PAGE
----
— added by Susan Senator on Saturday, September 6, 2014 at 9:55 am

Susan, I think you are a wonderful mom- the mother your son needs. Why do I think so? You have kept the focus on the child: what is is ready for, how much can he take, am I changing him or helping him, is he happy… I have had ABA services for my 22 year old for just about his whole life, on and off as you have described, and now we have decided to put away the behavior plan for a while again. I have never seen my son so happy as he is now. He doesn’t necessarily perform to his full potential, and he is not as compliant with his adult program as he would be with his BSP. But he is cooperating much of the time and downright invested more often than I would ever have expected. The most important thing is that he does his happy dance again. So your words resonate. We moms are filled with guilt and fear and second guessing but we learn to know our kids and, hopefully, do what’s right for them. Thank you for this post. I needed to see it.

— added by Michelle Alkon on Saturday, September 6, 2014 at 10:07 am

Susan, for us as parents, it’s not okay for our children (adult or not) to life such a quiet life — but perhaps it’s okay for them. As we chatter and interact, must they step into our world so that we won’t feel as if we have failed them? Your heartache here describes more perfectly than I could ever say what legions of us parents feel. From the outside, I can look at your situation and realize that by simply letting Nat be NAT in the safety of his beloved family, you are giving him what we all desire. Remember? “Home is the place where, when you have to go there/ They have to take you in.” You have failed no one. You are not a fraud. You have written words here that make all the rest of us feel less alone. And Nat? You have allowed him to be who he is, Susan. How I wish I could make it hurt less – for all of us.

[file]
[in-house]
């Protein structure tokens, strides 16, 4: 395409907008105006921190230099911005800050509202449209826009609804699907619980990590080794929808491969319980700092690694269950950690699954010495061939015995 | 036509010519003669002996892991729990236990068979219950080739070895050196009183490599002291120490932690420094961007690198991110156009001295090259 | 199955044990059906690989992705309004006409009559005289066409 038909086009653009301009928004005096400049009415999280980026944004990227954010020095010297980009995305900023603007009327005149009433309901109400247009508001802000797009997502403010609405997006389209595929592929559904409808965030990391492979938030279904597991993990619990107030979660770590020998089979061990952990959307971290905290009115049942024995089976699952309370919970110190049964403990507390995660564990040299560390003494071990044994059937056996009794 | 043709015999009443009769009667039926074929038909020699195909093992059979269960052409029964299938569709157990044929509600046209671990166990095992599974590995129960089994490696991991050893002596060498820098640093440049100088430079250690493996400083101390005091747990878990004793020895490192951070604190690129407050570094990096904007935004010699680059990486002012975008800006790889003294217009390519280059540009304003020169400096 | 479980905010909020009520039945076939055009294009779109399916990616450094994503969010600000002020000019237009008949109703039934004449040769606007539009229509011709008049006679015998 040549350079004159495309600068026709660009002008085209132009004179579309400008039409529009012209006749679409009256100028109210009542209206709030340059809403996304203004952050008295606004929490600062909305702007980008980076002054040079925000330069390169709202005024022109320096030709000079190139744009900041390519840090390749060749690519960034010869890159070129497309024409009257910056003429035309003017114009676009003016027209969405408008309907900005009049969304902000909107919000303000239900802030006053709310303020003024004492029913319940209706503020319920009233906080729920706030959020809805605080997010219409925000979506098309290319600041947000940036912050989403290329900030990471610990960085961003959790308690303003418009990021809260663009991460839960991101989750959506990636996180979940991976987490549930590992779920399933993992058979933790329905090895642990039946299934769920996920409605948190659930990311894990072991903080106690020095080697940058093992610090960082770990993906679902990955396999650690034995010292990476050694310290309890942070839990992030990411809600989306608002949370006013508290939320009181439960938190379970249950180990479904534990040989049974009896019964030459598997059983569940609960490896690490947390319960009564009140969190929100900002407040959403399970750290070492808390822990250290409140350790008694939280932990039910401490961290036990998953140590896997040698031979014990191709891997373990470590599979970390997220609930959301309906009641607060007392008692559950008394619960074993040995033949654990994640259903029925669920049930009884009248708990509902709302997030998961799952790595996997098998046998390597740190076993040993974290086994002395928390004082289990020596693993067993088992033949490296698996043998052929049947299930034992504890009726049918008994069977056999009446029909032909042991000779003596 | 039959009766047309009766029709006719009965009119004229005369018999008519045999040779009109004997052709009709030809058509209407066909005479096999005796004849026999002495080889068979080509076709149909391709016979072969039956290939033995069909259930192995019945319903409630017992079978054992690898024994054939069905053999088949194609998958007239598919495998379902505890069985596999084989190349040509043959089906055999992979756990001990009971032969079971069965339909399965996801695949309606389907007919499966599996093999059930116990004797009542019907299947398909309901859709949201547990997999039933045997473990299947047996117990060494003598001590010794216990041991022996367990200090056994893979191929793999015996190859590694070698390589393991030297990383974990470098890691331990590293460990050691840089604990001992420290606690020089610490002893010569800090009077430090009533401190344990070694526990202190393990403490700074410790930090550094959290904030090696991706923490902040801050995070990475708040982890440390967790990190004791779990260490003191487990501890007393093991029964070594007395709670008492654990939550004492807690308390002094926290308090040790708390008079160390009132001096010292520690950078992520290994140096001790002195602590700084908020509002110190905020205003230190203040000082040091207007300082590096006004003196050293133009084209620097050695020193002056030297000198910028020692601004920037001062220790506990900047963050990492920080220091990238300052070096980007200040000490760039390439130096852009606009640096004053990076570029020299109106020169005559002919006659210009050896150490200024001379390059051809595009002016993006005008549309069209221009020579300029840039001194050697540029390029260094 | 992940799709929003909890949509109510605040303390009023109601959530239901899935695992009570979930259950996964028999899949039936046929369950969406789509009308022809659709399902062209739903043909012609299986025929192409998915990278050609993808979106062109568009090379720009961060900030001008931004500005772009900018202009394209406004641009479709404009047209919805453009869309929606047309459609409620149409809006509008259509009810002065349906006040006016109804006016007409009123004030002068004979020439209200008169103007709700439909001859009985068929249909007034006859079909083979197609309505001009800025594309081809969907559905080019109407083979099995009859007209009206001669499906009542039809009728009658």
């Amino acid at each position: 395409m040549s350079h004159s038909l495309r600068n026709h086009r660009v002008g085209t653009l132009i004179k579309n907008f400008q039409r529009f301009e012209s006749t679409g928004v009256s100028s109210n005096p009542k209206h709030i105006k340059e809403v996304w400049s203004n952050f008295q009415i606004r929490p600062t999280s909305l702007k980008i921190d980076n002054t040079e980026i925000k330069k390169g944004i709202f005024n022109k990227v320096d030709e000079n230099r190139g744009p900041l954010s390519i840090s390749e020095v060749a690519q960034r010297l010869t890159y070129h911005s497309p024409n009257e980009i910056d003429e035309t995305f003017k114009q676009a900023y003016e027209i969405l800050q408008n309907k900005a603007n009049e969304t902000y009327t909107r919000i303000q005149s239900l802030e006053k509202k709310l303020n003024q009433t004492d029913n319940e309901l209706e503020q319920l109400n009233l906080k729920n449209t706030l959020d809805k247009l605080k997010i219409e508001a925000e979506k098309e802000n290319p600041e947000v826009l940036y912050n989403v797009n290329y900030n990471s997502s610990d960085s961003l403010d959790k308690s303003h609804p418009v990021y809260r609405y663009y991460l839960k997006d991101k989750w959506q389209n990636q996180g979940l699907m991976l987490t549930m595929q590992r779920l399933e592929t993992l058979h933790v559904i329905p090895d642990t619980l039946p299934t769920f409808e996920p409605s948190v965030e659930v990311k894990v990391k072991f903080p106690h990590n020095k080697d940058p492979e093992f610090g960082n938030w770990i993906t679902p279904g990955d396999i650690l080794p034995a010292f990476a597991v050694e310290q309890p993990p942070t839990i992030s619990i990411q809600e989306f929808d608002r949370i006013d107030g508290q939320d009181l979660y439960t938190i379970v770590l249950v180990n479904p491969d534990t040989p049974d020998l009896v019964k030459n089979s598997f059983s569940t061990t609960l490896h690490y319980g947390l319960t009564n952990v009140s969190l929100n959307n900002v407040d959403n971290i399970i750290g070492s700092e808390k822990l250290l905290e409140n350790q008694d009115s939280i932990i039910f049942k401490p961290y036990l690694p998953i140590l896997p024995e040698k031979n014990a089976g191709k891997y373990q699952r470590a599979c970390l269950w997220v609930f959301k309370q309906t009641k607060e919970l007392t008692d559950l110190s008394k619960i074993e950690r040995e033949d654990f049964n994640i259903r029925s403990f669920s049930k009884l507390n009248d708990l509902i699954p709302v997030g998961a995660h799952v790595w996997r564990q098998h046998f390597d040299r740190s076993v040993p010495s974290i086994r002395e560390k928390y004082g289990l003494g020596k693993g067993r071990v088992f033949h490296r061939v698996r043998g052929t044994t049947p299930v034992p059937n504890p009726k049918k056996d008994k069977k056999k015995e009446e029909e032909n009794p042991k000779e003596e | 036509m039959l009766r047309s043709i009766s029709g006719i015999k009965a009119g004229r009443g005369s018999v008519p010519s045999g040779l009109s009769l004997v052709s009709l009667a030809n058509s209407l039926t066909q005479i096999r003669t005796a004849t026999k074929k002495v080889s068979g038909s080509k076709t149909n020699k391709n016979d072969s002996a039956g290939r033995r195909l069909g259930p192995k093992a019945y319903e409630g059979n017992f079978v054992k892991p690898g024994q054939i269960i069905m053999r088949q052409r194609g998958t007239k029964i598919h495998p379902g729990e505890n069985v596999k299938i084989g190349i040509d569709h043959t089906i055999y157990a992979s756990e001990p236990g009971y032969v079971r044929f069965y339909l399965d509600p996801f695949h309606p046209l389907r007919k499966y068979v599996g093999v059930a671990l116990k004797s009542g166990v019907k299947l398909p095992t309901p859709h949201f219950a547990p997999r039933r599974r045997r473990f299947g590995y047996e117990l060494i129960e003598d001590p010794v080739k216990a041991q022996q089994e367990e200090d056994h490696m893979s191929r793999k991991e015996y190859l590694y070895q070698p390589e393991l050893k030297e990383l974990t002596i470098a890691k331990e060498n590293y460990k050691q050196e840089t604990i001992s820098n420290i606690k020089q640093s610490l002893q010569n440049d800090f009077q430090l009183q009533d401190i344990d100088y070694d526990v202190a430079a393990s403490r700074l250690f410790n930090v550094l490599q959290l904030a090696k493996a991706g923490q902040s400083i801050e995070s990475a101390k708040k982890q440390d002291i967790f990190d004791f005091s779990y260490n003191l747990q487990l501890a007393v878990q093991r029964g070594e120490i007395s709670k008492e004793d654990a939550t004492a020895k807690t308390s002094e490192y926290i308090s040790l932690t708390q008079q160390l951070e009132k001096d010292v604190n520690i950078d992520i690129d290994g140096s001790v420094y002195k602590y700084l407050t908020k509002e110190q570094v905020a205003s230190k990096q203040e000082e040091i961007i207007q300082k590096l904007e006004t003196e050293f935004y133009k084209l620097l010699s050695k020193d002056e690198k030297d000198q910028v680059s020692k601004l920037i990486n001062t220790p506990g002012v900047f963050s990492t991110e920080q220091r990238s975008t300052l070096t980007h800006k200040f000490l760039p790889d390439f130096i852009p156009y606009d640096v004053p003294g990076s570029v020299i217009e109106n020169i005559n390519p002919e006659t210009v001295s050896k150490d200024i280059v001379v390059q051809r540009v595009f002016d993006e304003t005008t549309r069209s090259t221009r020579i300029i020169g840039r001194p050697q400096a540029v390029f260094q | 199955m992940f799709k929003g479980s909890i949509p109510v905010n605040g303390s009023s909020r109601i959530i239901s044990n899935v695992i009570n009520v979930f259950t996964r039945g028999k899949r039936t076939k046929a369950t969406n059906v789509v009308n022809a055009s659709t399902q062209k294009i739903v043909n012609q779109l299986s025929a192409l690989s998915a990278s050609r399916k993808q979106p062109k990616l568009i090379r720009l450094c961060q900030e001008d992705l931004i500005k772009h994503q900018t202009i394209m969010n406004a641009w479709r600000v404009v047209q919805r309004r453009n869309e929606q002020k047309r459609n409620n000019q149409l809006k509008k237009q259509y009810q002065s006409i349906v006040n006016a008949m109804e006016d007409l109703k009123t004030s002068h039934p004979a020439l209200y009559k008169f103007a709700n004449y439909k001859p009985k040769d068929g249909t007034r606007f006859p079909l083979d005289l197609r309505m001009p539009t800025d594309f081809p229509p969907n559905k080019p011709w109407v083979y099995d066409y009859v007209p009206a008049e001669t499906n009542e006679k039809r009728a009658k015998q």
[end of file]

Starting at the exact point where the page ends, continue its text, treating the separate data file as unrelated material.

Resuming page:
— added by Marikay on Saturday, September 6, 2014 at 10:43 am

thank you, dear Marikay.

— added by Susan Senator on Saturday, September 6, 2014 at 12:16 pm

I refused to “train” mine 24/7. ABA didn’t agree. I finally got rid of them. We have quiet days, we have loud days, we do amazing graphics on our DSi and he teaches himself languages via You Tube. OK, I don’t know how much of the Russian part of the Sochi Olympics he understands but… yanno… I care… why???

See… there is a saying I always try to remember when the guilt hits…

Pg 21, Sword of ice and other tales of Valdemar, Mercedes Lackey

“and that ‘children should live and laugh and play'”

— added by farmwifetwo on Saturday, September 6, 2014 at 3:14 pm

I think you have written what so many parent’s feel. I am interested in the way the ABA community and pundits have had such an influence on the imaginations or parent’s that we have to change our children – ABA as a social construction – to fashion Behaviour that is temporally appropriate. More research could be done to focus not on what autism does to parent’s but how such therapies might have incited insidious doubt that effects our interactions ad lives with our children.

— added by Estée Klar on Sunday, September 7, 2014 at 9:52 am

I totally agree,estee.

— added by Susan Senator on Sunday, September 7, 2014 at 11:08 am

[…] A week later, I would read Susan Senator’s blog post, The Heartbreaking Quiet. […]

— added by what she needs | a diary of a mom on Tuesday, September 9, 2014 at 6:26 am